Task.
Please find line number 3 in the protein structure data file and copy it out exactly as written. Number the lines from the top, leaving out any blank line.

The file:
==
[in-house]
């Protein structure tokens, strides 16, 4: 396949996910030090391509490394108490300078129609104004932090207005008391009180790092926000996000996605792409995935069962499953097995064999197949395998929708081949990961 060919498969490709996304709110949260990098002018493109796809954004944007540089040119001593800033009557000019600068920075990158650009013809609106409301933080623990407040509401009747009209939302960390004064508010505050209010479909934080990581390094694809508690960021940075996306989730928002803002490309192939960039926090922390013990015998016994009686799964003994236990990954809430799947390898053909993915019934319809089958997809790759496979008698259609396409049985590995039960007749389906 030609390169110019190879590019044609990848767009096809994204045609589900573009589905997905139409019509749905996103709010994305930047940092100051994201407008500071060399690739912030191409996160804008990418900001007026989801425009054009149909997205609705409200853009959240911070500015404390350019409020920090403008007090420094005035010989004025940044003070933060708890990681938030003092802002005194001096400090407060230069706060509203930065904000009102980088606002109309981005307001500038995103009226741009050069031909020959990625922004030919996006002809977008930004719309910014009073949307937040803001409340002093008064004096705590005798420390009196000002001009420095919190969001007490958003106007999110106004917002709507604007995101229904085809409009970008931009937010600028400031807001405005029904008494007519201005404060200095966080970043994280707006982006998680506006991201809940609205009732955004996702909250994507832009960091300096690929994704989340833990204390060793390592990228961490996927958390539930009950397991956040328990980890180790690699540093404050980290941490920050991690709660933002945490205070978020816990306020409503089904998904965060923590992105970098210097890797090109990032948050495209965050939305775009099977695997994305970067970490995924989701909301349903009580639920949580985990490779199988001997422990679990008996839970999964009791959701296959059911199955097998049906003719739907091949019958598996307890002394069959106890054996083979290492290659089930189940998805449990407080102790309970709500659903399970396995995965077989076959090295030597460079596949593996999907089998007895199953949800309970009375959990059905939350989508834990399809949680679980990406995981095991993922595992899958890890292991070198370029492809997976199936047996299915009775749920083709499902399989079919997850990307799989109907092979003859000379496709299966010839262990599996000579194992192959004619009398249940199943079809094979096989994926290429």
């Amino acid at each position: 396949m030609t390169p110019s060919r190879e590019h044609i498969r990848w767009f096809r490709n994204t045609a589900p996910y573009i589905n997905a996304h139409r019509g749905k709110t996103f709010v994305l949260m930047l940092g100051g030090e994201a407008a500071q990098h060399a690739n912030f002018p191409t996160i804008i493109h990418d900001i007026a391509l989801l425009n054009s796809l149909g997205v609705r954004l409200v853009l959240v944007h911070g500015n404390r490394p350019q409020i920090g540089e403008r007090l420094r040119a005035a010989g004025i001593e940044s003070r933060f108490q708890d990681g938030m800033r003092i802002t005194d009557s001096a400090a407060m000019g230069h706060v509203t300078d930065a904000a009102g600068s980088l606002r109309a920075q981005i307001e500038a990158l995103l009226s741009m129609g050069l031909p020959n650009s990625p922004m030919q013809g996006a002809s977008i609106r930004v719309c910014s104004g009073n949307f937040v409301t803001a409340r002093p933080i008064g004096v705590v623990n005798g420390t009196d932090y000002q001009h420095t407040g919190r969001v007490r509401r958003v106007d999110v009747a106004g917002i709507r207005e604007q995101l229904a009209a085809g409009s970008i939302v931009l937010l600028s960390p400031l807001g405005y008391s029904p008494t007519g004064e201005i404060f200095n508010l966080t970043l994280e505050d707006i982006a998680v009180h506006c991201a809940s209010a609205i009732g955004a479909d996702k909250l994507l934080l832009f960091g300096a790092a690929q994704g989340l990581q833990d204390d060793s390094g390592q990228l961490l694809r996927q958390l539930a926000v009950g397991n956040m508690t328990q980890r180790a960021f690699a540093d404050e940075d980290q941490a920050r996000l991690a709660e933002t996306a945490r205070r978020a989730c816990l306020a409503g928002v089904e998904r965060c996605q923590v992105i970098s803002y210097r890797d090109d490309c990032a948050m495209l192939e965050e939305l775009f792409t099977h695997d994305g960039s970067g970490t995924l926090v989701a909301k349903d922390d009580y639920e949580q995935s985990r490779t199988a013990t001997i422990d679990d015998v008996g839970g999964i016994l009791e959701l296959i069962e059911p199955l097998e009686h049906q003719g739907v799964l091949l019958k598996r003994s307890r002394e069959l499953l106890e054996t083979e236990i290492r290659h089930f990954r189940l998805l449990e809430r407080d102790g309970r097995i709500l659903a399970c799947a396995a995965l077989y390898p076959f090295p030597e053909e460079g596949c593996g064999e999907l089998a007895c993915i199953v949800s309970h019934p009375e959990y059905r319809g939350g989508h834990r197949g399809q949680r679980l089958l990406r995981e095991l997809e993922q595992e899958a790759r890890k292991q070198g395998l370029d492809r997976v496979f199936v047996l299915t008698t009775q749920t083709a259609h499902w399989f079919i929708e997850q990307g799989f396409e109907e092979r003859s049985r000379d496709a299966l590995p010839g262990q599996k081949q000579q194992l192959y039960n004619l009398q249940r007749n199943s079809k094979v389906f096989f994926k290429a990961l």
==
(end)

């Amino acid at each position: 396949m030609t390169p110019s060919r190879e590019h044609i498969r990848w767009f096809r490709n994204t045609a589900p996910y573009i589905n997905a996304h139409r019509g749905k709110t996103f709010v994305l949260m930047l940092g100051g030090e994201a407008a500071q990098h060399a690739n912030f002018p191409t996160i804008i493109h990418d900001i007026a391509l989801l425009n054009s796809l149909g997205v609705r954004l409200v853009l959240v944007h911070g500015n404390r490394p350019q409020i920090g540089e403008r007090l420094r040119a005035a010989g004025i001593e940044s003070r933060f108490q708890d990681g938030m800033r003092i802002t005194d009557s001096a400090a407060m000019g230069h706060v509203t300078d930065a904000a009102g600068s980088l606002r109309a920075q981005i307001e500038a990158l995103l009226s741009m129609g050069l031909p020959n650009s990625p922004m030919q013809g996006a002809s977008i609106r930004v719309c910014s104004g009073n949307f937040v409301t803001a409340r002093p933080i008064g004096v705590v623990n005798g420390t009196d932090y000002q001009h420095t407040g919190r969001v007490r509401r958003v106007d999110v009747a106004g917002i709507r207005e604007q995101l229904a009209a085809g409009s970008i939302v931009l937010l600028s960390p400031l807001g405005y008391s029904p008494t007519g004064e201005i404060f200095n508010l966080t970043l994280e505050d707006i982006a998680v009180h506006c991201a809940s209010a609205i009732g955004a479909d996702k909250l994507l934080l832009f960091g300096a790092a690929q994704g989340l990581q833990d204390d060793s390094g390592q990228l961490l694809r996927q958390l539930a926000v009950g397991n956040m508690t328990q980890r180790a960021f690699a540093d404050e940075d980290q941490a920050r996000l991690a709660e933002t996306a945490r205070r978020a989730c816990l306020a409503g928002v089904e998904r965060c996605q923590v992105i970098s803002y210097r890797d090109d490309c990032a948050m495209l192939e965050e939305l775009f792409t099977h695997d994305g960039s970067g970490t995924l926090v989701a909301k349903d922390d009580y639920e949580q995935s985990r490779t199988a013990t001997i422990d679990d015998v008996g839970g999964i016994l009791e959701l296959i069962e059911p199955l097998e009686h049906q003719g739907v799964l091949l019958k598996r003994s307890r002394e069959l499953l106890e054996t083979e236990i290492r290659h089930f990954r189940l998805l449990e809430r407080d102790g309970r097995i709500l659903a399970c799947a396995a995965l077989y390898p076959f090295p030597e053909e460079g596949c593996g064999e999907l089998a007895c993915i199953v949800s309970h019934p009375e959990y059905r319809g939350g989508h834990r197949g399809q949680r679980l089958l990406r995981e095991l997809e993922q595992e899958a790759r890890k292991q070198g395998l370029d492809r997976v496979f199936v047996l299915t008698t009775q749920t083709a259609h499902w399989f079919i929708e997850q990307g799989f396409e109907e092979r003859s049985r000379d496709a299966l590995p010839g262990q599996k081949q000579q194992l192959y039960n004619l009398q249940r007749n199943s079809k094979v389906f096989f994926k290429a990961l």